The Good News about Arts Education in Los Angeles County
Recently the 2013 Otis Report on the Creative Economy for California and the Los Angeles Region was released. As in previous years, the presentation of the data generated anticipation and buzz in the arts community. There is a lot of good news for the creative sector, including the fact that one out of every seven jobs is in the creative economy. The report emphasizes the critical role arts education plays in preparing students for these jobs, and we at the Los Angeles County Arts Commission are particularly interested in how we can make these opportunities a reality for all the 1.6 million students in our public schools.
The Otis Report consolidates data from across all 81 school districts in Los Angeles County. These districts range in size from large (over 600,000 students) to small (under 1,500 students) and utilize arts specialists, generalist teachers and teaching artists in different ways to achieve their educational goals.
The data draws from the 2011-12 academic year, which was a challenging time for schools. Districts were struggling with recession era budgets, forced to make difficult budgetary choices and like the rest of the country, much of their public accountability was based on test scores in math and language arts. Despite these challenges, there are positive indicators:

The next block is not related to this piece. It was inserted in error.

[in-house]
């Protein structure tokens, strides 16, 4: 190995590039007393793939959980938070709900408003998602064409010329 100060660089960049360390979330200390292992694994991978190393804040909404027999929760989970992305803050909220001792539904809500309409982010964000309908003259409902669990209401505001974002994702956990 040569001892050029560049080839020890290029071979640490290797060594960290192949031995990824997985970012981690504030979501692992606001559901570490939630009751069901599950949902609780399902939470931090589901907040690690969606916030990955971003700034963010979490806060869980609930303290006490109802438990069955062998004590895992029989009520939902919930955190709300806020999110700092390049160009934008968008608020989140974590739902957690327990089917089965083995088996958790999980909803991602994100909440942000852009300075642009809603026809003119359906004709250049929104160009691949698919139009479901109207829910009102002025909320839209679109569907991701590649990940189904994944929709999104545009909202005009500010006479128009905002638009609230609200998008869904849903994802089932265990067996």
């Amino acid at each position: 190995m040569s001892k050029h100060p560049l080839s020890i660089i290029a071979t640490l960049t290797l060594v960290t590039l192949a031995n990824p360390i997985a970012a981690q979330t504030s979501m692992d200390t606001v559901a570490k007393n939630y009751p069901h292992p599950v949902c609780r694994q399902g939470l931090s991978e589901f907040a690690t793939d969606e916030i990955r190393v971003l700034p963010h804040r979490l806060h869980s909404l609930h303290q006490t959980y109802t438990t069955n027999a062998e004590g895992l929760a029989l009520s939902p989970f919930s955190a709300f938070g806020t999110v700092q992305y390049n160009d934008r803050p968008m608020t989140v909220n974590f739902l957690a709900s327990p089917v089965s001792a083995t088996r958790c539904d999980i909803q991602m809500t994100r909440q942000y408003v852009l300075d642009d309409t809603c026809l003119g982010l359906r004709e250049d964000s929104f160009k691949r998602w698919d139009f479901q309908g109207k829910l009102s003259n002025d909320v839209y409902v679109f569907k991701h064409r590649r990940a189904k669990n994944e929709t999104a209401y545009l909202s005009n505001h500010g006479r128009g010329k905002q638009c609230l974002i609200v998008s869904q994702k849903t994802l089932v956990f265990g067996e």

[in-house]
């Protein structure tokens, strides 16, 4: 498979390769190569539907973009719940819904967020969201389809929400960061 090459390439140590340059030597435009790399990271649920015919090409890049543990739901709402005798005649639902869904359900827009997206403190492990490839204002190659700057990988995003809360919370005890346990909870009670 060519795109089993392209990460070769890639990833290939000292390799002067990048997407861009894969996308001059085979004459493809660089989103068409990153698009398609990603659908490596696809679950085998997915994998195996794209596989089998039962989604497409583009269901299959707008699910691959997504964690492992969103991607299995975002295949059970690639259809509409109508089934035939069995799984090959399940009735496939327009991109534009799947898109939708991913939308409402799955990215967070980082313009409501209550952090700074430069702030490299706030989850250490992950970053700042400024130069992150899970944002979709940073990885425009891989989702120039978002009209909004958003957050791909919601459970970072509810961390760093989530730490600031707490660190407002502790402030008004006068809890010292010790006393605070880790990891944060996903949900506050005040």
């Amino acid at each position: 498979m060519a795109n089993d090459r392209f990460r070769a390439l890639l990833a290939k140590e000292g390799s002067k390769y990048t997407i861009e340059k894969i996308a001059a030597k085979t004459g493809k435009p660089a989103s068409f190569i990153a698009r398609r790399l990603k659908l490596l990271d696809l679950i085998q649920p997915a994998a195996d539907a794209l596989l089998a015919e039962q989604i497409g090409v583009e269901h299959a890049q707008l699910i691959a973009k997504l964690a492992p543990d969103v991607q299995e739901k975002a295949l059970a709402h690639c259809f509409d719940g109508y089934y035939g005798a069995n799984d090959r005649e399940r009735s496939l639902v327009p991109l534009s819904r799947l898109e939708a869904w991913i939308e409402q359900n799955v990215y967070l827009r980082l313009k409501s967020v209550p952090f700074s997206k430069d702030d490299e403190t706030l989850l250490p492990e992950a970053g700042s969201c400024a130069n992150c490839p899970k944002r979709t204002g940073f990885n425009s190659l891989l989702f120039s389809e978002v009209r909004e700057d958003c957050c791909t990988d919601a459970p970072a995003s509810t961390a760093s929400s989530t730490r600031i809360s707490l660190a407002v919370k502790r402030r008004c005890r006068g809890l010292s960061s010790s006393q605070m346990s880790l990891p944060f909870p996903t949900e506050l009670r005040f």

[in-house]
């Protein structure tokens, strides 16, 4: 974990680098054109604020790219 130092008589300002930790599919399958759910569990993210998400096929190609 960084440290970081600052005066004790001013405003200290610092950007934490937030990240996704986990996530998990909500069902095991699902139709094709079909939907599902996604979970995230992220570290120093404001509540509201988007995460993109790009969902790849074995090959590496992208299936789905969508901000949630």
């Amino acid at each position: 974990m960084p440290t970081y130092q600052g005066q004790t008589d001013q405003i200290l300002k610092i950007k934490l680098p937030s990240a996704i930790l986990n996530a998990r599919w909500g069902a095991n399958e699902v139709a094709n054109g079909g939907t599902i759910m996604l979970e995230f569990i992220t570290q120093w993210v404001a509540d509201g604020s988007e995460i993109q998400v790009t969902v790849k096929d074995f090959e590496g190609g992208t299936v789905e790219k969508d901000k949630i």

- Arts course enrollment regained what was lost during the recession, and was only 10 fewer students in 2011-12 compared to 2005-06 (317,000 students).
- The total number of arts education classes offered increased by 20.8% since 2005-06.
- Enrollment in arts courses as a percentage of all courses rose slightly to 7.6% in 2011-12 from 7.0% in 2005-06.
We know there is public will around arts education from superintendents, assistant superintendents and teachers across LA County. Arts for All, the county’s arts education initiative dedicated to making the arts core in K-12 public education, saw will transformed into action through the creation and adoption of 50 arts strategic plans since 2002, twelve school districts implementing robust teacher professional development plans, and countywide interest in the inclusion of the arts as a strategy for helping students achieve Common Core State Standards (every workshop we offer on the topic is filled to capacity).
And the landscape for education in the state is changing once again with significantly more resources flowing into LA County schools. We’re looking forward to greater gains in the next few years and plan to partner with Otis College and the Los Angeles Economic Development Corporation to provide a more in-depth snapshot of the state of arts education in 2014.